Alexandra Bistline of Pirkey Barber (pictured) discussed the effect of the B&B Hardware ruling in March of this year, which found that decisions by the TTAB can have a preclusive effect on subsequent Federal trademark infringement suits, “[s]o long as the other ordinary elements of issue preclusion are met” and “the usages adjudicated by the TTAB are materially the same as those before a district court.”
Bistline said this has left some uncertainty that will play out in the courts. “Unfortunately, there is a fair amount of ambiguity around what that standard means and how courts are suppose go implement it,” she said.
She explained the two biggest points of contention will be what “usages” and “materially the same” mean. “Moving forward there is likely to be a fair amount of litigation on these two points,” she said.
Another question is that the Supreme Court left open the possibility that sometimes the TTAB doesn’t provide a “full and fair opportunity to litigate.” The snag, said Bistline, is “they gave zero examples of when that might be, so litigants could make several arguments about why it wasn’t a fair and full opportunity.”
Another issue to watch is Justice Ginsburg’s concurrence in the case, noting the Court’s finding that “for a great many registration decisions issue preclusion obviously will not apply.” Justice Ginsburg noted in particular that “contested registrations are often decided upon ‘a comparison of the marks in the abstract and apart from their marketplace usage,’” and that preclusion would not apply in such cases.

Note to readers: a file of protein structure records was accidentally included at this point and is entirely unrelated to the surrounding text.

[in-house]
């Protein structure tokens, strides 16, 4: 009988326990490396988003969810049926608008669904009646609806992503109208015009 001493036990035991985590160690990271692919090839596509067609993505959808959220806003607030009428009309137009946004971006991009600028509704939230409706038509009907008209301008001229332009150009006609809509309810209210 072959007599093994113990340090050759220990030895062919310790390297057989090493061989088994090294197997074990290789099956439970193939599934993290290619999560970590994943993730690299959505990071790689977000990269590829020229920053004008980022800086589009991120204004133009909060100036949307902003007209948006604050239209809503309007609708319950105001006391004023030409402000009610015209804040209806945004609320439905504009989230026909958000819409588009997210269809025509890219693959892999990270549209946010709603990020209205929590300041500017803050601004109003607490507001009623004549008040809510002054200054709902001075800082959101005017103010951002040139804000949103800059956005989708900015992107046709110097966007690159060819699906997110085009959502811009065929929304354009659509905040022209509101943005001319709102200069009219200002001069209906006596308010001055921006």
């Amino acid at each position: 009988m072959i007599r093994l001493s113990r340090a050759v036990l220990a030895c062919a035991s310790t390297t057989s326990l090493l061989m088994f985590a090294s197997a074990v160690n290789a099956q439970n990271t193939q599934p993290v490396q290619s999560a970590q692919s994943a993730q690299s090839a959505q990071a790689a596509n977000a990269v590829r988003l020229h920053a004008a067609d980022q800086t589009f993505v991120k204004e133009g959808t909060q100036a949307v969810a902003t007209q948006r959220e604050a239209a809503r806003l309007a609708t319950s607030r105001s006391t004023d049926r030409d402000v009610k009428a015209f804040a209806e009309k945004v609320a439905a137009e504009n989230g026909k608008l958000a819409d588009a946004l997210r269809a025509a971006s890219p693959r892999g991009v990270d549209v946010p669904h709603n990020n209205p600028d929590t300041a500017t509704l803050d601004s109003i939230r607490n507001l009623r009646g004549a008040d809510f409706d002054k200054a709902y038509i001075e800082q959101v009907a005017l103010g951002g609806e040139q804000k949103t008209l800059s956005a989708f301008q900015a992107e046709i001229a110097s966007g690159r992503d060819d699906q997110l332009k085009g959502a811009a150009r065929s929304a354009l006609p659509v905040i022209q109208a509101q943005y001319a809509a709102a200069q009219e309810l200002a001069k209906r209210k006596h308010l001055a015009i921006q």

Bistline said of the concurrence: “It’s only one paragraph long and it will likely be cited frequently. You will see a lot of people using that as a guide for the scope of the ruling and its impact moving forward.”
On the patent side, Jason Hoffman of BakerHostetler heralded the rise of the technical expert in claim construction as a result of recent Supreme Court rulings. The Federal Circuit’s Philips v AWH ruling in 2005 had led to not having experts provide opinions with respect to claim constructions.
But the Supreme court got involved with its Nautilus v Biosig ruling in 2014, holding that a patent’s claims, “read in light of the specification delineating the patent, and the prosecution history, fail to inform, with reasonable certainty, those skilled in the art about the scope of the invention.”
The Teva v Sandoz decision this year held that when reviewing a district court’s resolution of subsidiary factual matters made in the course of interpreting a patent claim, the Federal Circuit must apply a “clear error,” not a de novo, standard of review.
Hoffman said these decisions lay out the idea you should look to the experts. He said that the combination of Nautilus and Teva has opened the door for litigants to submit expert testimony in support of proposed claim constructions and for the expert testimony to be given more credence by the district court.
In addition, Teva gave some added protection to the factual conclusions made by a district court if it chooses to rely upon expert testimony, as such findings on review are now subject to the clearly erroneous standard.
“So all of a sudden the Supreme Court is pointing towards the experts,” he said. “As a result of this, the technical expert is back! It has basically become standard operating procedure this year to submit an expert.”